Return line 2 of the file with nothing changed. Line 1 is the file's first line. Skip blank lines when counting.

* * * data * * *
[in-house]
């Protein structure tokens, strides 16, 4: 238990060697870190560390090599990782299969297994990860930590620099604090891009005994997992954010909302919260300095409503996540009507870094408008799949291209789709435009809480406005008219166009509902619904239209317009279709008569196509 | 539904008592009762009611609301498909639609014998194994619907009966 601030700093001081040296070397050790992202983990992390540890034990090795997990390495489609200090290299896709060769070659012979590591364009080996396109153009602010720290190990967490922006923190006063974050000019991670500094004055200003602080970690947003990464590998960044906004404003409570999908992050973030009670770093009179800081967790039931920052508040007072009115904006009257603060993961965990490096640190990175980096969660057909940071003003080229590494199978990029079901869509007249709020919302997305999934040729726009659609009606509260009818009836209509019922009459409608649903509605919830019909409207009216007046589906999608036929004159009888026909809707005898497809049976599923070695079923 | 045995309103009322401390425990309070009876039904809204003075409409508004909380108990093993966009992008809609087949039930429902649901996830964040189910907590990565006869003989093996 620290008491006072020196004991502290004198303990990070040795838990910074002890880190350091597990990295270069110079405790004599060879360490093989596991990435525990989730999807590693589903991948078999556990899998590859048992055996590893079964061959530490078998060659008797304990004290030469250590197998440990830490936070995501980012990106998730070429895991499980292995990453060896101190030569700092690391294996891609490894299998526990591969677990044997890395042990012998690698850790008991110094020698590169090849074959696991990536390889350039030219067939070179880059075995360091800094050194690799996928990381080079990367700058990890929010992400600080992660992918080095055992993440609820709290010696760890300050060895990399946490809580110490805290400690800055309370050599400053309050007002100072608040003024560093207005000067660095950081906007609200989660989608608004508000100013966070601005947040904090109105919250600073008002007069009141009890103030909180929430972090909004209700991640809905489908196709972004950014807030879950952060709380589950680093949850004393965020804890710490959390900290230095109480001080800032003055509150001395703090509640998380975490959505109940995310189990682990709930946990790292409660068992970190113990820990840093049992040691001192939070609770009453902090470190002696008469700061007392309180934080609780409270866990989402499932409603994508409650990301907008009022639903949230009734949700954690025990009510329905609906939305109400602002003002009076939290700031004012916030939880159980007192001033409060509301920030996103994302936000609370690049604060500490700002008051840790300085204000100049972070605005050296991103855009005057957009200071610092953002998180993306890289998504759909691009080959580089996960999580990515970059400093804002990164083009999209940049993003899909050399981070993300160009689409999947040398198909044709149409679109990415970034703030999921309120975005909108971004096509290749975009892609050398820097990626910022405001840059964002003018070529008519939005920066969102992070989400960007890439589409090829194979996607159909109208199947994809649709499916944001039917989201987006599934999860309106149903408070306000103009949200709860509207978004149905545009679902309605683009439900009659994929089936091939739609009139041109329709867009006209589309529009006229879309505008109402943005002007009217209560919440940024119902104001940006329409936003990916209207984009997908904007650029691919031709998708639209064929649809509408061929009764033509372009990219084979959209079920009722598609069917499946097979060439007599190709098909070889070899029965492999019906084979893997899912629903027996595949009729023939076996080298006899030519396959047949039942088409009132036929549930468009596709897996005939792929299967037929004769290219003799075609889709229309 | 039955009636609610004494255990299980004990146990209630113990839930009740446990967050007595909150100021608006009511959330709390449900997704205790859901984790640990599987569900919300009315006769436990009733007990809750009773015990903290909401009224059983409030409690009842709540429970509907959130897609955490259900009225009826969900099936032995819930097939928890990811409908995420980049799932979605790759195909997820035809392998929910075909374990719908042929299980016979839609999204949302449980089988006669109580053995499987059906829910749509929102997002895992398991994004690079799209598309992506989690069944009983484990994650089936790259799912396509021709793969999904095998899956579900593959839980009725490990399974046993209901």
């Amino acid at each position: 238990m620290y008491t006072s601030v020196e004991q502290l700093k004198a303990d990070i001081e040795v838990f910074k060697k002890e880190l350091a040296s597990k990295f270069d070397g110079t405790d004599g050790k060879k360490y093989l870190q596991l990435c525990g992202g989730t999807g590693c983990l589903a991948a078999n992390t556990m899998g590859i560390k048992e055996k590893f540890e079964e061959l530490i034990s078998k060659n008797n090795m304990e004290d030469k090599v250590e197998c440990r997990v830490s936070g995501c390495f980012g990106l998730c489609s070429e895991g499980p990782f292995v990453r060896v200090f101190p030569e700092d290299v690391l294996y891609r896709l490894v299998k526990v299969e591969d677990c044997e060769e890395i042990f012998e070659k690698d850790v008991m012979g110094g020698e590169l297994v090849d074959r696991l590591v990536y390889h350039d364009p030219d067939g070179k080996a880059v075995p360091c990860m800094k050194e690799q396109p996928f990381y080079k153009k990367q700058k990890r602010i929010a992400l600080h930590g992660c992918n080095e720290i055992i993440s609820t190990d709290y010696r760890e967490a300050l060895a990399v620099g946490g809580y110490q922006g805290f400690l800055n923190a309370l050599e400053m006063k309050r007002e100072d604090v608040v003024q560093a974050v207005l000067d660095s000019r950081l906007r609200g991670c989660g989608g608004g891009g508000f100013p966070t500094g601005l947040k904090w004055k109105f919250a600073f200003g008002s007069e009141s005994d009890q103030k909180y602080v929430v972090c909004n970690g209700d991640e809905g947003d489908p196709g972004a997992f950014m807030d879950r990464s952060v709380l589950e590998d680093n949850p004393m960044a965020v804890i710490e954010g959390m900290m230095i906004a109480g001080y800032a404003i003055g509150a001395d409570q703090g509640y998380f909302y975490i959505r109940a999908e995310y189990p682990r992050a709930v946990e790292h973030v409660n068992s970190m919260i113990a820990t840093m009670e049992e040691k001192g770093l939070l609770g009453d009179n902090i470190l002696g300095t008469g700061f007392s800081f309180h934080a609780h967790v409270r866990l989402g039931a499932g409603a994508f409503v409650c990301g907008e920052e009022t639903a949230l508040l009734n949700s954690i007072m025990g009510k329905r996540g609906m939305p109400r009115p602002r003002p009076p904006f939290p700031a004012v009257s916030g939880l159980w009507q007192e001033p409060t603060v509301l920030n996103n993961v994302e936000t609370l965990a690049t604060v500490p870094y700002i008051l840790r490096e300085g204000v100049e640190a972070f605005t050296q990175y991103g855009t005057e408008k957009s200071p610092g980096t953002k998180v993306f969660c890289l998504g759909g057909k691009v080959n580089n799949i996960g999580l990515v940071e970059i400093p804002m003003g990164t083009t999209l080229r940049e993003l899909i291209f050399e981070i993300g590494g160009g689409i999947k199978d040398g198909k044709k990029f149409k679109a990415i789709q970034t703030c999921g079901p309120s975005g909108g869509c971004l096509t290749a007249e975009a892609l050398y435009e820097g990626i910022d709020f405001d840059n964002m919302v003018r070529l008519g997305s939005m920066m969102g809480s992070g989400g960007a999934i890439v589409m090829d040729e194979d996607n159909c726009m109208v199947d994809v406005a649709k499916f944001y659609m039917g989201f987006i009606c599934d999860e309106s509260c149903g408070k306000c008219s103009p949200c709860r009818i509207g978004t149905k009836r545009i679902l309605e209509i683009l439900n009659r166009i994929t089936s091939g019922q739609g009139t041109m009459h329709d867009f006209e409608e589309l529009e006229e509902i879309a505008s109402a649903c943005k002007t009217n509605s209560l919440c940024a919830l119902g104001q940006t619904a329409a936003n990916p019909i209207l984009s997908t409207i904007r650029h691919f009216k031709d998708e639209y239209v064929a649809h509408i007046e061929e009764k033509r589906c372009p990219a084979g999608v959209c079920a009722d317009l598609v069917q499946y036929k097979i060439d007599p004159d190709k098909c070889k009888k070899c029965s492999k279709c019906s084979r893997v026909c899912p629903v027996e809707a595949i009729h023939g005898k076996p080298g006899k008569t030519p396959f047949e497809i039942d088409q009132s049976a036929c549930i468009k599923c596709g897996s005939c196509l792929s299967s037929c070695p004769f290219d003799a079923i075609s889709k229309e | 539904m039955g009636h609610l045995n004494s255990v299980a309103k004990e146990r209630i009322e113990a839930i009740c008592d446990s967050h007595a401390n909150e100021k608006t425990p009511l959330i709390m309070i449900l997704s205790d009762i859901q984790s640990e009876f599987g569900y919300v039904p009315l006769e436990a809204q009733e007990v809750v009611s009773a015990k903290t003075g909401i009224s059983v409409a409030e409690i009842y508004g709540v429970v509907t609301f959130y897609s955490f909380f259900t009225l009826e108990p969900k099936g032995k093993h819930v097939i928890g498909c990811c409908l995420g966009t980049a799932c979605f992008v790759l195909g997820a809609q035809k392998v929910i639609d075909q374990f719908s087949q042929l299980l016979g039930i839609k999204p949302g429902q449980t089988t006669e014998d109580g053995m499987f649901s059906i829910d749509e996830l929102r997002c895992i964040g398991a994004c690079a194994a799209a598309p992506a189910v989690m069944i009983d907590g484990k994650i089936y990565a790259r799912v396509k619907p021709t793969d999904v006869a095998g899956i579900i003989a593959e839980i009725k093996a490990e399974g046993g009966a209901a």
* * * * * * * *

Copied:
């Protein structure tokens, strides 16, 4: 238990060697870190560390090599990782299969297994990860930590620099604090891009005994997992954010909302919260300095409503996540009507870094408008799949291209789709435009809480406005008219166009509902619904239209317009279709008569196509 | 539904008592009762009611609301498909639609014998194994619907009966 601030700093001081040296070397050790992202983990992390540890034990090795997990390495489609200090290299896709060769070659012979590591364009080996396109153009602010720290190990967490922006923190006063974050000019991670500094004055200003602080970690947003990464590998960044906004404003409570999908992050973030009670770093009179800081967790039931920052508040007072009115904006009257603060993961965990490096640190990175980096969660057909940071003003080229590494199978990029079901869509007249709020919302997305999934040729726009659609009606509260009818009836209509019922009459409608649903509605919830019909409207009216007046589906999608036929004159009888026909809707005898497809049976599923070695079923 | 045995309103009322401390425990309070009876039904809204003075409409508004909380108990093993966009992008809609087949039930429902649901996830964040189910907590990565006869003989093996 620290008491006072020196004991502290004198303990990070040795838990910074002890880190350091597990990295270069110079405790004599060879360490093989596991990435525990989730999807590693589903991948078999556990899998590859048992055996590893079964061959530490078998060659008797304990004290030469250590197998440990830490936070995501980012990106998730070429895991499980292995990453060896101190030569700092690391294996891609490894299998526990591969677990044997890395042990012998690698850790008991110094020698590169090849074959696991990536390889350039030219067939070179880059075995360091800094050194690799996928990381080079990367700058990890929010992400600080992660992918080095055992993440609820709290010696760890300050060895990399946490809580110490805290400690800055309370050599400053309050007002100072608040003024560093207005000067660095950081906007609200989660989608608004508000100013966070601005947040904090109105919250600073008002007069009141009890103030909180929430972090909004209700991640809905489908196709972004950014807030879950952060709380589950680093949850004393965020804890710490959390900290230095109480001080800032003055509150001395703090509640998380975490959505109940995310189990682990709930946990790292409660068992970190113990820990840093049992040691001192939070609770009453902090470190002696008469700061007392309180934080609780409270866990989402499932409603994508409650990301907008009022639903949230009734949700954690025990009510329905609906939305109400602002003002009076939290700031004012916030939880159980007192001033409060509301920030996103994302936000609370690049604060500490700002008051840790300085204000100049972070605005050296991103855009005057957009200071610092953002998180993306890289998504759909691009080959580089996960999580990515970059400093804002990164083009999209940049993003899909050399981070993300160009689409999947040398198909044709149409679109990415970034703030999921309120975005909108971004096509290749975009892609050398820097990626910022405001840059964002003018070529008519939005920066969102992070989400960007890439589409090829194979996607159909109208199947994809649709499916944001039917989201987006599934999860309106149903408070306000103009949200709860509207978004149905545009679902309605683009439900009659994929089936091939739609009139041109329709867009006209589309529009006229879309505008109402943005002007009217209560919440940024119902104001940006329409936003990916209207984009997908904007650029691919031709998708639209064929649809509408061929009764033509372009990219084979959209079920009722598609069917499946097979060439007599190709098909070889070899029965492999019906084979893997899912629903027996595949009729023939076996080298006899030519396959047949039942088409009132036929549930468009596709897996005939792929299967037929004769290219003799075609889709229309 | 039955009636609610004494255990299980004990146990209630113990839930009740446990967050007595909150100021608006009511959330709390449900997704205790859901984790640990599987569900919300009315006769436990009733007990809750009773015990903290909401009224059983409030409690009842709540429970509907959130897609955490259900009225009826969900099936032995819930097939928890990811409908995420980049799932979605790759195909997820035809392998929910075909374990719908042929299980016979839609999204949302449980089988006669109580053995499987059906829910749509929102997002895992398991994004690079799209598309992506989690069944009983484990994650089936790259799912396509021709793969999904095998899956579900593959839980009725490990399974046993209901």